With the launching of Sputnik III on May 15, 1958, and its carrier-rocket visible by naked eye, a grate practice was obtained during observations which were not made by the cross-like post method, but with a new observations technique which is still in use in Puebla. This technique consists in referring positions of the artificial satellite to the star background which is easily identifiable in a sky chart, and taking the time with chronometer in comparison with the time-signals of WWV Station of the United States of America. The exactitud of the observation was enhanced be measuring the time of the position when the satellite was passing near a bright star or a prominent group of stars (Pl II, Fig. 1).
During the year 1959, due to lack of higher instruments, and because of the small number of artificial satellites released during the favorable epochs, the number of observations until only Mssrs. Taboada (Domingo and Rafael) and García Moll stayed (Pl. II, FIg. 2). In January 1960 the observations of small visual magnitude artificial satellites were begun with 20 x binoculars, and satellites such as Vanguard II and III, Explorer I and even Vanguard I, a small sphere of 15 cm of diameter whose apogee surpassed all calculations and barely had in that position the 11th magnitude were seen. Not only observational techniques were ameliorated, but also data reported by the Puebla Station converted in into one of the best in the world, and brought in August 1960 an investigation ti participate in Project Eco, whose satellite was observed on the very day of its launching, August 25, in 5 consecutive crossing during the whole night (Pl. II, Fig. 3).
In 1951 the Observation Station of the Artificial Satellites in Puebla observed Transit 3B for the fist time in the world was and was one of the three that observed the carrier-rocket of Vostok 1, the firs manned artificial satellite. In 1962 Telstar I was successfully observed during several times, after its launching on July 10 by the NASA an the American Telephone and Telegraph Company Bell Telephone Laboratories for experimental communication repetition. Names, characteristics and number of observations of artificial satellites by optical means in the city of Puebla, Pue., México, between 1957 and 1962 are shown in Table 1.
During the first phases of the Moonwatch Program, and principals during the International Geophysical Year 1957-1958 and the International Geophysical Cooperation 1959, the principal task if the its tracking stations by optical means to follow constantly all launched satellites and to obtain the necessary data to determine the variations of there orbital parameters. When the IGY and the IGC ended stations were requested to continue collaborating in the tracking program with observations of not more than 12 satellites with more or less unstable orbits and of special interest, without stopping observations of recently launched artificial satellites including those entering the denser layers of the terrestrial atmosphere until there disintegration. Of the 230 original stations only 103 continued in the program, and presently there are only 85.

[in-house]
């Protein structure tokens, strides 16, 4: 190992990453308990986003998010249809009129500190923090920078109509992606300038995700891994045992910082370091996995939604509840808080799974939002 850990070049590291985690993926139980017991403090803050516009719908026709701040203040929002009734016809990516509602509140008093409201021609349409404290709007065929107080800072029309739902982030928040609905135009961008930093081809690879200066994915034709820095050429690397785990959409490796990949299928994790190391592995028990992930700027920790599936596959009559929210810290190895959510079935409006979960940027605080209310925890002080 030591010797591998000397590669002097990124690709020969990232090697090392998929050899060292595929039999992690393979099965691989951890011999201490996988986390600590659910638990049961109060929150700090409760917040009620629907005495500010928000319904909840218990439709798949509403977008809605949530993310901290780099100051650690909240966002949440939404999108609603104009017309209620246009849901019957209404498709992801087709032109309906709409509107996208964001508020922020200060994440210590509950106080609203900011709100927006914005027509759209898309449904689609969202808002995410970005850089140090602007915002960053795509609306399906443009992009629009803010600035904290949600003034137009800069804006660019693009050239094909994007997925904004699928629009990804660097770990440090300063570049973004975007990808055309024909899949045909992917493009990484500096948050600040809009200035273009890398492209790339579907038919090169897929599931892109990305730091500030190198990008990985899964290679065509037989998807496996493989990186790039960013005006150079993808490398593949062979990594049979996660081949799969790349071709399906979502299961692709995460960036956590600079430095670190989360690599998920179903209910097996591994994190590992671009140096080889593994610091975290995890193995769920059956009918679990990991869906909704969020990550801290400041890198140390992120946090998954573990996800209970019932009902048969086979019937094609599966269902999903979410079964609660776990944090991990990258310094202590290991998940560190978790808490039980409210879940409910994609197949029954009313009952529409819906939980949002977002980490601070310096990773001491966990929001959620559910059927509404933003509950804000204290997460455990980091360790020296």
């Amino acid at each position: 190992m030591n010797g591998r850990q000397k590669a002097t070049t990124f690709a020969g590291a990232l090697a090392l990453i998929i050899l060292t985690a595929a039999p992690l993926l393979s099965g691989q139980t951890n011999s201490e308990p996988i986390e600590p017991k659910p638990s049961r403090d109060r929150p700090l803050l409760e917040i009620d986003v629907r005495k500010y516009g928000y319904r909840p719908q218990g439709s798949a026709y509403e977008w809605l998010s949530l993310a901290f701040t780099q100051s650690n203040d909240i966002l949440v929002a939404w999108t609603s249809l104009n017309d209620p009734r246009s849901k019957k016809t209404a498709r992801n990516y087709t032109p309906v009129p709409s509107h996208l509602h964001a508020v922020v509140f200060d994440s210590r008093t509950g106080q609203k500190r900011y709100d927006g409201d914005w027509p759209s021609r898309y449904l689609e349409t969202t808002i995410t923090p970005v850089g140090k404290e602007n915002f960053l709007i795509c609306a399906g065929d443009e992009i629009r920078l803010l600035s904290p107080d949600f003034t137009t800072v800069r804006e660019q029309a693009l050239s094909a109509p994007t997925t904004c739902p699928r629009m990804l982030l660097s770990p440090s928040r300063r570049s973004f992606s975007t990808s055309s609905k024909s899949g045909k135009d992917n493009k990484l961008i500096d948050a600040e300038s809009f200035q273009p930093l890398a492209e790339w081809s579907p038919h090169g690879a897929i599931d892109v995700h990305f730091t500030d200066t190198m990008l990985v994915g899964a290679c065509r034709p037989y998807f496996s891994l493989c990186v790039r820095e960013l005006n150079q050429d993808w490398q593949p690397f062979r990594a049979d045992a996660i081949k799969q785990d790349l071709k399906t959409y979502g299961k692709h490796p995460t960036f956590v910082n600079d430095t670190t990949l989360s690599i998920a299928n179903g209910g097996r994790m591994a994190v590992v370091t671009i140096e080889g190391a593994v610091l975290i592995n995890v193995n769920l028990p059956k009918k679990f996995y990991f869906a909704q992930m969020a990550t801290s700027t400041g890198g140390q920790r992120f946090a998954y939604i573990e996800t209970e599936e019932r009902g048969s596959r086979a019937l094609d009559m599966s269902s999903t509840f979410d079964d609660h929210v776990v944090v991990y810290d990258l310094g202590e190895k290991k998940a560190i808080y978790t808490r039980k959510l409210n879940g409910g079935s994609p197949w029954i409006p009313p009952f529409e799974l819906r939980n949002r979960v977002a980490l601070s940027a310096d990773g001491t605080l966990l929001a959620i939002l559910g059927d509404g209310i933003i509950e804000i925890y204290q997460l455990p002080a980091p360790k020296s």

In the las months of 1962 another modification was introduced by transferring 32 of the more important stations, among theme that of Puebla, to the Space Track Group to collaborate in observations of great precision by means of the Baker Nunn photographic cameras. It must be said that some visual observers reached a precision of about 200” of are in the minimum error of position and of less than 1/10 of the error in time, 70% of the observations made in the Puebla Station fall within this range.
It seems that the tracking program has no end and that it continues to be of great importans since its versatility allows observations that can not be made with the photographic cameras. The launching of artificial satellites would be useless without following their trajectory, and their frequent loss requires constant optical observations that may be made in a specially favorable manner in the city of Puebla. Furthermore, it is very important for Mexico and other countries that can thus begin research programs on orbiting satellites and study problems of atmospheric densities, radio frecuency propagation from outside the ionosphere, etc., while not attempting to launch artificial satellites.
D. TABOADA, R. TABOADA and J. GARCÍA MOLL